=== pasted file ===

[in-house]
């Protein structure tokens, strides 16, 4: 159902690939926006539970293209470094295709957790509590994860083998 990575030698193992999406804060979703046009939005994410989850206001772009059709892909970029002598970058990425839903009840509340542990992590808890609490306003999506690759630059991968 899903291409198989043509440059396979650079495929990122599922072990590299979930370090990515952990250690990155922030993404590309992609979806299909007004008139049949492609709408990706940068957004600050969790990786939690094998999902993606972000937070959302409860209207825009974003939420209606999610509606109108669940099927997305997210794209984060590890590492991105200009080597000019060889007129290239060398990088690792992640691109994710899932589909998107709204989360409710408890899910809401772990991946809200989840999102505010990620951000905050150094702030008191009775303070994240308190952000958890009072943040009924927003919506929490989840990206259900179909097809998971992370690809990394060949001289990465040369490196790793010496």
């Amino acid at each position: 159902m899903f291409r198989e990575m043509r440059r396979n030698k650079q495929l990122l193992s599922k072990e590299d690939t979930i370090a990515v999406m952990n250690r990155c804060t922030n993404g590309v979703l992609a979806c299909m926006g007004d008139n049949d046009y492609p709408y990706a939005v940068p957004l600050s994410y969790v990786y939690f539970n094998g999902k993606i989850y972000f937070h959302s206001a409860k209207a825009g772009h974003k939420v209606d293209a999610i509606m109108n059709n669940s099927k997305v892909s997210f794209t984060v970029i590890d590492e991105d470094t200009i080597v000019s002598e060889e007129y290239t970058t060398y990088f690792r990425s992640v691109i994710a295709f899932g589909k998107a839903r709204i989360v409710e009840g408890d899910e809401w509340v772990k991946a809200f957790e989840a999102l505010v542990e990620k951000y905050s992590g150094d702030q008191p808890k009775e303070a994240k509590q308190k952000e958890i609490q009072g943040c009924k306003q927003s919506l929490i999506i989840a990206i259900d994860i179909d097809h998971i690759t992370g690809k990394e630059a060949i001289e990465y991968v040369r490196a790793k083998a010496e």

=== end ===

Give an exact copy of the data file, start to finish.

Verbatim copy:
[in-house]
């Protein structure tokens, strides 16, 4: 159902690939926006539970293209470094295709957790509590994860083998 990575030698193992999406804060979703046009939005994410989850206001772009059709892909970029002598970058990425839903009840509340542990992590808890609490306003999506690759630059991968 899903291409198989043509440059396979650079495929990122599922072990590299979930370090990515952990250690990155922030993404590309992609979806299909007004008139049949492609709408990706940068957004600050969790990786939690094998999902993606972000937070959302409860209207825009974003939420209606999610509606109108669940099927997305997210794209984060590890590492991105200009080597000019060889007129290239060398990088690792992640691109994710899932589909998107709204989360409710408890899910809401772990991946809200989840999102505010990620951000905050150094702030008191009775303070994240308190952000958890009072943040009924927003919506929490989840990206259900179909097809998971992370690809990394060949001289990465040369490196790793010496």
């Amino acid at each position: 159902m899903f291409r198989e990575m043509r440059r396979n030698k650079q495929l990122l193992s599922k072990e590299d690939t979930i370090a990515v999406m952990n250690r990155c804060t922030n993404g590309v979703l992609a979806c299909m926006g007004d008139n049949d046009y492609p709408y990706a939005v940068p957004l600050s994410y969790v990786y939690f539970n094998g999902k993606i989850y972000f937070h959302s206001a409860k209207a825009g772009h974003k939420v209606d293209a999610i509606m109108n059709n669940s099927k997305v892909s997210f794209t984060v970029i590890d590492e991105d470094t200009i080597v000019s002598e060889e007129y290239t970058t060398y990088f690792r990425s992640v691109i994710a295709f899932g589909k998107a839903r709204i989360v409710e009840g408890d899910e809401w509340v772990k991946a809200f957790e989840a999102l505010v542990e990620k951000y905050s992590g150094d702030q008191p808890k009775e303070a994240k509590q308190k952000e958890i609490q009072g943040c009924k306003q927003s919506l929490i999506i989840a990206i259900d994860i179909d097809h998971i690759t992370g690809k990394e630059a060949i001289e990465y991968v040369r490196a790793k083998a010496e």